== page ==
Vascular Plants of North Carolina
Account for Little Prickly-pear - Opuntia drummondii   Graham
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Section 6 » Family Cactaceae
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DistributionStrictly along the coast, occurring in nearly all coastal counties from Currituck to the SC state line. There are no known records for other counties in the state.

This is a southern species ranging north only to the NC coast, and southward to northern FL and to LA. There are scattered far inland records in SC, GA, AL, and MS.
AbundanceIn barrier beach dunes and sand flats, it can be locally common, but overall along the coast best called infrequent to fairly common. Easily found at Fort Macon State Park in Carteret County.
HabitatThis species is found in low dunes and sand flats back from the beach. Outside of NC it can be found on riverine sand bars and around granitic flatrocks.
See also Habitat Account for Maritime Dune Grass and Forblands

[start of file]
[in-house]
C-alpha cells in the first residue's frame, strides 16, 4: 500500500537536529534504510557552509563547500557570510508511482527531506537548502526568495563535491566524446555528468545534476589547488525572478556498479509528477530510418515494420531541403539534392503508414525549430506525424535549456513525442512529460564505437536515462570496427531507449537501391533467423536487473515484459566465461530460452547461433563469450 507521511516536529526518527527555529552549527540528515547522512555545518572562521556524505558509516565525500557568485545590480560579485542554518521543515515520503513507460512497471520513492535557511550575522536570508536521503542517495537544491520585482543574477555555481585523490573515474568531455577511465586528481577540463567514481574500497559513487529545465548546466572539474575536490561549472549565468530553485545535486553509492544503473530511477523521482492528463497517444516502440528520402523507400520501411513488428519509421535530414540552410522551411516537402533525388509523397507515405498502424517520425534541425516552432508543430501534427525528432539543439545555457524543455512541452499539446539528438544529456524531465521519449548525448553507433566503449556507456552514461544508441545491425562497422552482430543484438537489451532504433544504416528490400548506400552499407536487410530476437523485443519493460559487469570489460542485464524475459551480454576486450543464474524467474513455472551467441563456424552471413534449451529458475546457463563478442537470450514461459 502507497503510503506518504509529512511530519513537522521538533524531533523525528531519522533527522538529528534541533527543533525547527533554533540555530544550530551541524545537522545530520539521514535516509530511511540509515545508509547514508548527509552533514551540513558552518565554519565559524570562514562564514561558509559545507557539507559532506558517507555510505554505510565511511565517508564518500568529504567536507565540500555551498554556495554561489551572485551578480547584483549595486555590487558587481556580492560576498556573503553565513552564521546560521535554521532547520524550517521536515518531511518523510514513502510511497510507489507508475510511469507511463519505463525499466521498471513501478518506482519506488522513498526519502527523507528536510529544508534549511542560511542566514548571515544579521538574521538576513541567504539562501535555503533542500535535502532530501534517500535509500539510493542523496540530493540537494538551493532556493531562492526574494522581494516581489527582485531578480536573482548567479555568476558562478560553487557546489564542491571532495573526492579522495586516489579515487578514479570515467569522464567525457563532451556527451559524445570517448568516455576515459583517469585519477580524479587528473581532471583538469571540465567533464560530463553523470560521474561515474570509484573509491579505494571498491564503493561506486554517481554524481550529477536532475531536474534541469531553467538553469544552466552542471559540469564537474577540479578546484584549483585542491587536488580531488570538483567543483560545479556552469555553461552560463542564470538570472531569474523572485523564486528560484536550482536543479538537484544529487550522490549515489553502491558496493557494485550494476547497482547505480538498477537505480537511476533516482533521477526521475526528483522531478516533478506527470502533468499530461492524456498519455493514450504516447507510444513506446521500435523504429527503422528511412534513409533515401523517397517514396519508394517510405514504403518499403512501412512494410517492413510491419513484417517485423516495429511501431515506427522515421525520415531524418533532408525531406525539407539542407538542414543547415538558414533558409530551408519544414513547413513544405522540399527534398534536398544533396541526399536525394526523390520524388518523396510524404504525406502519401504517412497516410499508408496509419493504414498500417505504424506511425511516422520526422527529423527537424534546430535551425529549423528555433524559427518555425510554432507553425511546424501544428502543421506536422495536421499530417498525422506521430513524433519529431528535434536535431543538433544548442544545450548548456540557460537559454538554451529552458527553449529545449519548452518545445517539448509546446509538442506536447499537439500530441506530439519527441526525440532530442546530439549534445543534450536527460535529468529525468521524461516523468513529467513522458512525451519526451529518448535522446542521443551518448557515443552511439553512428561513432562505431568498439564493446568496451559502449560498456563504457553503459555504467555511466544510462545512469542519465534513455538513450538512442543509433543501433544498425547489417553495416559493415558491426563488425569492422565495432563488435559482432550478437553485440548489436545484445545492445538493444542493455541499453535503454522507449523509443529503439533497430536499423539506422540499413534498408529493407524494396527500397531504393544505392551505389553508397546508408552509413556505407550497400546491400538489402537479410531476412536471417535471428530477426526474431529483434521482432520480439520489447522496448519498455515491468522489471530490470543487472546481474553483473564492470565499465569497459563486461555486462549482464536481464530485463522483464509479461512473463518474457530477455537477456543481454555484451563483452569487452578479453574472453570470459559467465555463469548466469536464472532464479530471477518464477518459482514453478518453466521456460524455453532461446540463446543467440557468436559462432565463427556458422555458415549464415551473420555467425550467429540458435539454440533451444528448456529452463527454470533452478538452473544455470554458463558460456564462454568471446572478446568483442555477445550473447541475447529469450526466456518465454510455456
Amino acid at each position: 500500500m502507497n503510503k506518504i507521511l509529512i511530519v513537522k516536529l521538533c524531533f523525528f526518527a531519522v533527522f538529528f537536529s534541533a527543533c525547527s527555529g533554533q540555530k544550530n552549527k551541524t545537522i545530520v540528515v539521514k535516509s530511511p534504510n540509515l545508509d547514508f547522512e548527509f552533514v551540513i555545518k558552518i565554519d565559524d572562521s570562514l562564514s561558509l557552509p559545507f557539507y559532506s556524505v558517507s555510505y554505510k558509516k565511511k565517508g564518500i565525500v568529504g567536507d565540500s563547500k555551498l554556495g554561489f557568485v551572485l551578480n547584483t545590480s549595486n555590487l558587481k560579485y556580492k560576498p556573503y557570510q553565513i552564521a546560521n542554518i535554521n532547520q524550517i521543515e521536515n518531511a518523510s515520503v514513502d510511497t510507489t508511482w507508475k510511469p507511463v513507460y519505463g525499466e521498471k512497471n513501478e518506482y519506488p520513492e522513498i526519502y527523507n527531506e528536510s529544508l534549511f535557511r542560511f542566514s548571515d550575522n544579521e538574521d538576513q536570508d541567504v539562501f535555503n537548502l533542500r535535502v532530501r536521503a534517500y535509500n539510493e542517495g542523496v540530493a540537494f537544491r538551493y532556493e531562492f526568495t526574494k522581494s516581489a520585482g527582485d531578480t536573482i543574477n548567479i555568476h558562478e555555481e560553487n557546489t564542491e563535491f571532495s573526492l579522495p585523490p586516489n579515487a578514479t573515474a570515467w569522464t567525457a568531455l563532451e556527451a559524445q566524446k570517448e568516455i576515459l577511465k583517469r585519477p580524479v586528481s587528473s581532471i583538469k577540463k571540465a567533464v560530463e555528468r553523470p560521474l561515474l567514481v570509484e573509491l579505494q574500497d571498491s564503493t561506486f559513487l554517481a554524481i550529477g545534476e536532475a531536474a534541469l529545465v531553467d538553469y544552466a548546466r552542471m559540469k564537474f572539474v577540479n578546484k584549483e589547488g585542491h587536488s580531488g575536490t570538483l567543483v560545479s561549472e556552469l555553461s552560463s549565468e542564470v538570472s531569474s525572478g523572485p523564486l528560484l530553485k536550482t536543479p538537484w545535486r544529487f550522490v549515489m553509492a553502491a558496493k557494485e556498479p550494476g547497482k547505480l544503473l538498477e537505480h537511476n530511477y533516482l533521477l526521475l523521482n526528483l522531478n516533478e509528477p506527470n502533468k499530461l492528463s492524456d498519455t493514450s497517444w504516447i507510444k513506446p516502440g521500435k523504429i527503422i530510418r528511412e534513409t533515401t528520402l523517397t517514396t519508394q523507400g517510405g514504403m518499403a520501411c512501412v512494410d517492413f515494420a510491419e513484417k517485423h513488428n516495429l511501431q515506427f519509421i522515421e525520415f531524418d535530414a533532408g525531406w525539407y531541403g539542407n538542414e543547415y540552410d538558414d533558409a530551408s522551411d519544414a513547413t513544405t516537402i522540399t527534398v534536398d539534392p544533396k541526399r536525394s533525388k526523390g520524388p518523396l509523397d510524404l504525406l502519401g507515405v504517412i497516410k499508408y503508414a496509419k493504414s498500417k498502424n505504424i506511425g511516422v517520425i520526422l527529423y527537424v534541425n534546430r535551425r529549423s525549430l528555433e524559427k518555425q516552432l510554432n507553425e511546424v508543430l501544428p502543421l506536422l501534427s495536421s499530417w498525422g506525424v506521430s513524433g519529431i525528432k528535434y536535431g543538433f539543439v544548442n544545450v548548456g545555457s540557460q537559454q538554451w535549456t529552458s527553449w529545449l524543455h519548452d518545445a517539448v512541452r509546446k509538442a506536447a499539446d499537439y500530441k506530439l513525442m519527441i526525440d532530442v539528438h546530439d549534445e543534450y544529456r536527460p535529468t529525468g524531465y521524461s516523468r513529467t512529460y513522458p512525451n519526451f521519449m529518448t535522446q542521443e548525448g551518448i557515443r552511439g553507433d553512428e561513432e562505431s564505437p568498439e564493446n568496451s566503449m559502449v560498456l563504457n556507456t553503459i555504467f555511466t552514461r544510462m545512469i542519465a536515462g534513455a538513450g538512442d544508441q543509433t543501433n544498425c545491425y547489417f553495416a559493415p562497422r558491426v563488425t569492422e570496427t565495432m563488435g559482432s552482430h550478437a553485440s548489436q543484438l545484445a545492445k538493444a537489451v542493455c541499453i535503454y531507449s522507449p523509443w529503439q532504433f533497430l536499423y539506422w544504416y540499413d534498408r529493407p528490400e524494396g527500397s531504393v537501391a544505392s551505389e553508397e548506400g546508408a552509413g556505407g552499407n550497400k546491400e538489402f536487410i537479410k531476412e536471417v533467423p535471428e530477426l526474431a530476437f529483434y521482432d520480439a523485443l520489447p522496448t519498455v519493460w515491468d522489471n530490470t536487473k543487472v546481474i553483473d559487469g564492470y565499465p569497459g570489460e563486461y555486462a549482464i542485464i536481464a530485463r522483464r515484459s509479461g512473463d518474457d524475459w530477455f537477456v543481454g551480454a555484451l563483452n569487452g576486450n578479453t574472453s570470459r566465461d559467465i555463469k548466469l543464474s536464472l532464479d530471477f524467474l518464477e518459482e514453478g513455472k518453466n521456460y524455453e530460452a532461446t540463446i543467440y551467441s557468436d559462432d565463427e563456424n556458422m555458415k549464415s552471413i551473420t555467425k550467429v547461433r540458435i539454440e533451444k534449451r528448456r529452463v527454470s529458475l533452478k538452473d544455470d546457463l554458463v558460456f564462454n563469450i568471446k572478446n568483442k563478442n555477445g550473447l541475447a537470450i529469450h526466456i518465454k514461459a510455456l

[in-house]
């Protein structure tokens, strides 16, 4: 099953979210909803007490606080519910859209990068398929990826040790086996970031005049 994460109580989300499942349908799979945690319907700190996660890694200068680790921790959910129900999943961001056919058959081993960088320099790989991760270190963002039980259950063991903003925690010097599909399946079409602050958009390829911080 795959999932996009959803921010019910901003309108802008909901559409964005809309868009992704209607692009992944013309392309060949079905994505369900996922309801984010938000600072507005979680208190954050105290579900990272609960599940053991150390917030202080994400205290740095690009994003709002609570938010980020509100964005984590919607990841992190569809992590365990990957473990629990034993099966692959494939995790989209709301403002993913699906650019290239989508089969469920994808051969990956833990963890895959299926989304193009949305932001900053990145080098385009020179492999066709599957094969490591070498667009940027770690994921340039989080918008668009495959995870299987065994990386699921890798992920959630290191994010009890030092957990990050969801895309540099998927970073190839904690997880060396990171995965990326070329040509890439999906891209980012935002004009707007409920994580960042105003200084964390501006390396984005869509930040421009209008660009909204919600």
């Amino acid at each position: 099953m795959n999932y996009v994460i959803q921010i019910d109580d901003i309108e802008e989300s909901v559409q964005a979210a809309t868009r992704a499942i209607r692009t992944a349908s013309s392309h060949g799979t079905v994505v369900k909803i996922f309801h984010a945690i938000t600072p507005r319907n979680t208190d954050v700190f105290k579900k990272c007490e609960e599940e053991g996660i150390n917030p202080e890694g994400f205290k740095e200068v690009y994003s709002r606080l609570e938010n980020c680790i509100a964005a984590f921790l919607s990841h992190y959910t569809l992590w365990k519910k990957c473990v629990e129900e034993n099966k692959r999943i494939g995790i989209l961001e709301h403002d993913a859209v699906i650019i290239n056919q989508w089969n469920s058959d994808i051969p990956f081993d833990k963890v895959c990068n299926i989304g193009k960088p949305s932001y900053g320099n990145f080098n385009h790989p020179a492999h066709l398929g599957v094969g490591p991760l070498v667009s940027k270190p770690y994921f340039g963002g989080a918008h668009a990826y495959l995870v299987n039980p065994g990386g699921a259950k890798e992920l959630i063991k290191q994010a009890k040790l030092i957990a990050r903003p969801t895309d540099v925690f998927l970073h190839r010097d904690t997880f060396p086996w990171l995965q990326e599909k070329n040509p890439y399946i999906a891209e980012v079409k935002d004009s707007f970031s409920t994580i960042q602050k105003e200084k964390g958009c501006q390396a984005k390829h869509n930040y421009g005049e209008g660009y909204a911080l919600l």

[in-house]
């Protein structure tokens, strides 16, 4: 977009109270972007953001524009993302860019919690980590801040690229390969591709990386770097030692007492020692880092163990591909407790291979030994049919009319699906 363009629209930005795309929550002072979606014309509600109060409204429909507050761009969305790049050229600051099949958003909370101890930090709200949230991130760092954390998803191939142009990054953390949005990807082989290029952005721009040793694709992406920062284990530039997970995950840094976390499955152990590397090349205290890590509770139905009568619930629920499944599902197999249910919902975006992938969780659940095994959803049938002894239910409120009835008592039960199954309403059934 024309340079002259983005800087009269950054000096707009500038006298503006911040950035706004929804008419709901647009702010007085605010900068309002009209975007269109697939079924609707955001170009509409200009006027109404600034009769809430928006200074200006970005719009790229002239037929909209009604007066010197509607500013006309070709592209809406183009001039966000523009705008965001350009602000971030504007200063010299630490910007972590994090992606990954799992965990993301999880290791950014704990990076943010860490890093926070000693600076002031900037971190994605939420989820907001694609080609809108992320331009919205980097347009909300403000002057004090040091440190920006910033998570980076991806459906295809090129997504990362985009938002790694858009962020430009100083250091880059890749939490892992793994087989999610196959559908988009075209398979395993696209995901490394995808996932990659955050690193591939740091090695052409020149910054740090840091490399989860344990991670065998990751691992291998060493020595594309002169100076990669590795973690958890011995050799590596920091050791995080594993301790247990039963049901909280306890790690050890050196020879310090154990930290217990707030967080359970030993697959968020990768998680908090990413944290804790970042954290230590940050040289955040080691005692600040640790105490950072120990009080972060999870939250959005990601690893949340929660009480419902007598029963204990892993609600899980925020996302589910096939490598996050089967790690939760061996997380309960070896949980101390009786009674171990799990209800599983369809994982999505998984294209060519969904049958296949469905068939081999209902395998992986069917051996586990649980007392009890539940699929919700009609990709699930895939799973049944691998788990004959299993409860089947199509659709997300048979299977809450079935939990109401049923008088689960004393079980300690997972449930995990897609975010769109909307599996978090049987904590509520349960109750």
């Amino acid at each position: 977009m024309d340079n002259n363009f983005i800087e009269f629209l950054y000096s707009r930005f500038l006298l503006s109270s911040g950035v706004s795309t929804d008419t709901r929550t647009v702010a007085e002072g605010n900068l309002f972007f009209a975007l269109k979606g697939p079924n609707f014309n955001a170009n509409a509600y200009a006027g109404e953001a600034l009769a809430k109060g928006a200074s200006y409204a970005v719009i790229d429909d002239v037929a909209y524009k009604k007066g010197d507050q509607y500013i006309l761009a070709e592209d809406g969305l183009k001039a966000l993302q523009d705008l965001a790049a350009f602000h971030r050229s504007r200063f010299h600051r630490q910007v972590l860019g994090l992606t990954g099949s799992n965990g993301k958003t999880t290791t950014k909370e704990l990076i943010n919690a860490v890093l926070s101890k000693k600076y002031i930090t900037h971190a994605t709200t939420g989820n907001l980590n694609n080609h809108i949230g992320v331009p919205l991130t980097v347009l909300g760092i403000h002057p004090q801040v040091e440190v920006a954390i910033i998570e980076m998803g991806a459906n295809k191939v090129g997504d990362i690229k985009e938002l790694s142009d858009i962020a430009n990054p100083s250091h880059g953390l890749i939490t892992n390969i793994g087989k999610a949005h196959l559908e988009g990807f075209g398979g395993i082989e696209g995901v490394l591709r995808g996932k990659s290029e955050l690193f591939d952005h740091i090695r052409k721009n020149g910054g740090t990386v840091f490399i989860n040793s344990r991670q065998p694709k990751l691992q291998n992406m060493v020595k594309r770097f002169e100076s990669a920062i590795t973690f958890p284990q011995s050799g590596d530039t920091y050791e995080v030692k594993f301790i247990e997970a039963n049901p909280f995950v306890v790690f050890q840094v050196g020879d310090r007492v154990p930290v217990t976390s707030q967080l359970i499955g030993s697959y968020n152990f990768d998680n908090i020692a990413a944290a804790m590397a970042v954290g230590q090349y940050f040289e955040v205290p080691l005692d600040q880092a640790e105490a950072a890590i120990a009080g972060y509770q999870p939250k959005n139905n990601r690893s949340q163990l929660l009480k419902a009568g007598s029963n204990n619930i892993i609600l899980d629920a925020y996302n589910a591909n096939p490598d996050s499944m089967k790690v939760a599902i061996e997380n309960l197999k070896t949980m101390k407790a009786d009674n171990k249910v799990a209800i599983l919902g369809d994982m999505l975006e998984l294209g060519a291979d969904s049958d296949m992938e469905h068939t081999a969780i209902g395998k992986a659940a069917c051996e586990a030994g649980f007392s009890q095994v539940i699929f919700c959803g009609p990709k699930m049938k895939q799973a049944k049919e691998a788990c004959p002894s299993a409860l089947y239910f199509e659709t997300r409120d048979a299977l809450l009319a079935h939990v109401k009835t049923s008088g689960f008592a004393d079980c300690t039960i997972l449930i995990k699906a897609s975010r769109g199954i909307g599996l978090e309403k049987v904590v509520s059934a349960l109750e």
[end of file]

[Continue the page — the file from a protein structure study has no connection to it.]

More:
PhenologyThis species seldom flowers in NC. If and when it does, it blooms in May and June, and fruits from August to October.
IdentificationThis cactus is quite different from the widespread O. mesacantha. Though it is also a fleshy, succulent, and prostrate species, with rounded and jointed stems, it is heavily armed with strong 1” long spines. The fleshy “pads” are only about 1” long on average, but they easily break off when someone steps on them and get the spines stuck in their shoe or (worse) in their foot. As the species seldom flowers, and can be hidden in grasses, one often does not know that he has found this species until he looks at his shoes after walking through dunes or sandy grassy places. Not surprisingly, owing to it seldom flowering and its habitat of easily breaking off of the stem pads, reproduction is typically asexual and new clones of the original parent are thus dispersed by man or other animals. The flowers are yellow and up to 2” across, but they seldom can be seen in NC.
Taxonomic CommentsAs with the previous cactus species, this “small” species has also been “batted around” from one scientific name to another over the decades. It has typically been named as O. drummondii (RAB 1968) and Weakley (2018), but others have named it as O. pusilla, as does NatureServe.

Other Common Name(s)Cockspur Prickly-pear, Dune Prickly-pear, Sand-bur Prickly-pear, Creeping Cactus
State RankS3
Global RankG4
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